Tuesday, January 13, 2009

Poe the Critic

We can only speculate on how Poe wanted to be remembered. Considering his massive literary output, he could have hoped for any number of legacies. During most of his career, however, he was first and foremost a critic, and it was in his criticism that he first built a national reputation. Known especially for his particularly harsh reviews and even harsher dissection of bad sentences, James Russell Lowell once remarked that Poe occasionally mistook his vial of prussic acid for ink.

Today, few readers are familiar with Poe's criticism beyond the generalizations I've just made. To fill in that gap, I'm copying in full one of Poe's criticisms, originally printed 167 years ago in the January issue of Graham's Magazine in 1842. Poe provides his usual ambiguous commentary, his specific indictment of poor word usage (phonetics, in this case), hypocrisy (see if you can spot it), and a brief mention of his favorite topic: imitation.

Pocahontas, and Other Poems. By Mrs. L. H. Sigourney. Harper and Brothers: New York.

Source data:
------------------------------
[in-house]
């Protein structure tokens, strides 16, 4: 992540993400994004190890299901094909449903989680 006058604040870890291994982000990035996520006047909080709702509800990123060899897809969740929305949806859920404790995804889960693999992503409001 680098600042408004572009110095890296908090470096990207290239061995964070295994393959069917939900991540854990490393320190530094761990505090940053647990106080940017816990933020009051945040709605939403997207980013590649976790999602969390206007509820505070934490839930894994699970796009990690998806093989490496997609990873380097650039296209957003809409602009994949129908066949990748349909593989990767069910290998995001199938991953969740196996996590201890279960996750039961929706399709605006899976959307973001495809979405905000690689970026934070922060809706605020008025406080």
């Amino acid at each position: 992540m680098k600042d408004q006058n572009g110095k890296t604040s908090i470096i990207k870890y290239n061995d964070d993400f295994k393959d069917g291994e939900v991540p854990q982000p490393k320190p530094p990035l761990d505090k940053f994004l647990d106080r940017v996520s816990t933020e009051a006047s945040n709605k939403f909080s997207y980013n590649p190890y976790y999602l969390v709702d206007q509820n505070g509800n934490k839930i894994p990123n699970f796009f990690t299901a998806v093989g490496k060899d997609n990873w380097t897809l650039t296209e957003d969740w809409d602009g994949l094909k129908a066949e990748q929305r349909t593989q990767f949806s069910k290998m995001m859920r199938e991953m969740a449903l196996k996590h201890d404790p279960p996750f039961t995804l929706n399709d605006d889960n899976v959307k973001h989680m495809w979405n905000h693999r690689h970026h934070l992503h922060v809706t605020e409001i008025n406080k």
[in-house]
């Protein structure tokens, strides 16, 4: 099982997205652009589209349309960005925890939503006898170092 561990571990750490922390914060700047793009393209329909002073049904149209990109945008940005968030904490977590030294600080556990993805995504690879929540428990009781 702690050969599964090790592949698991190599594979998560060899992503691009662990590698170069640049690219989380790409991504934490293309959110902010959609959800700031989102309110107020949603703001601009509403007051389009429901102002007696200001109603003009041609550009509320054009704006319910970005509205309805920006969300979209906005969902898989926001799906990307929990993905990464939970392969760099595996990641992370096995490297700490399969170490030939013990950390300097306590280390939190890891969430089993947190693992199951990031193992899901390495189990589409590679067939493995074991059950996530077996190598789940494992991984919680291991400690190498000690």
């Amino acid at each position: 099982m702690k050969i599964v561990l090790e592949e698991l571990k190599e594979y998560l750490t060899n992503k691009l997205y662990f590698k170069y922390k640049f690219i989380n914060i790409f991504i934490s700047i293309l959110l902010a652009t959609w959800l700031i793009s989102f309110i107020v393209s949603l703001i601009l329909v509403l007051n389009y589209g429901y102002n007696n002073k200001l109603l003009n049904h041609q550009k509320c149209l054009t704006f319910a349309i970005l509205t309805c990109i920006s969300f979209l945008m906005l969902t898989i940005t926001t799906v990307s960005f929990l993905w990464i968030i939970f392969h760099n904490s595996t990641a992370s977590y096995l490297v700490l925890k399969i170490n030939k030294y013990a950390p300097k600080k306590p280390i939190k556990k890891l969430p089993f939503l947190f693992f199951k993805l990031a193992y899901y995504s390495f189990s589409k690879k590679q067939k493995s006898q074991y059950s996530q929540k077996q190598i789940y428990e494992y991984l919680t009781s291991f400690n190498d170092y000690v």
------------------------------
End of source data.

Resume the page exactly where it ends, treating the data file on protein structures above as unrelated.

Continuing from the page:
Some years ago we had occasion to speak of "Zinzendorf, and Other Poems," by Mrs. Sigourney, and at that period we found, or fancied that we found many points, in her general manner, which called for critical animadversion. At no period, however, have we been so rash as to dispute her claim to high rank among the poets of the land. In the volume now published by the Messieurs Harper, we are proud to discover not one of those more important blemishes which were a stain upon her earlier style. We had accused her of imitation of Mrs. Hemans - but this imitation is no longer apparent.

The author of "Pocahontas" (an unusually fine poem of which we may take occasion to speak full hereafter) has also abandoned a very foolish mannerism with which she was erewhile infected - the mannerism of heading her pieces with paragraphs, or quotations, by way of text, from which the poem itself ensued as a sermon. This was an exceedingly inartistical practice, and one now well discarded.

The lesser pieces in the volume before us have, for the most part, already met our eye as fugitive effusions. In general, they deserve all commendation.

"Pocahontas" is a far finer poem than a late one on the same subject by Mrs. Sheba Smith. Mrs. Sigourney, however, has the wrong accentuation of Powhatan. In the second stanza of the poem, too, "harassed" is in false quantity. We speak of these trifles merely en passant.

Hereafter we may speak in full.

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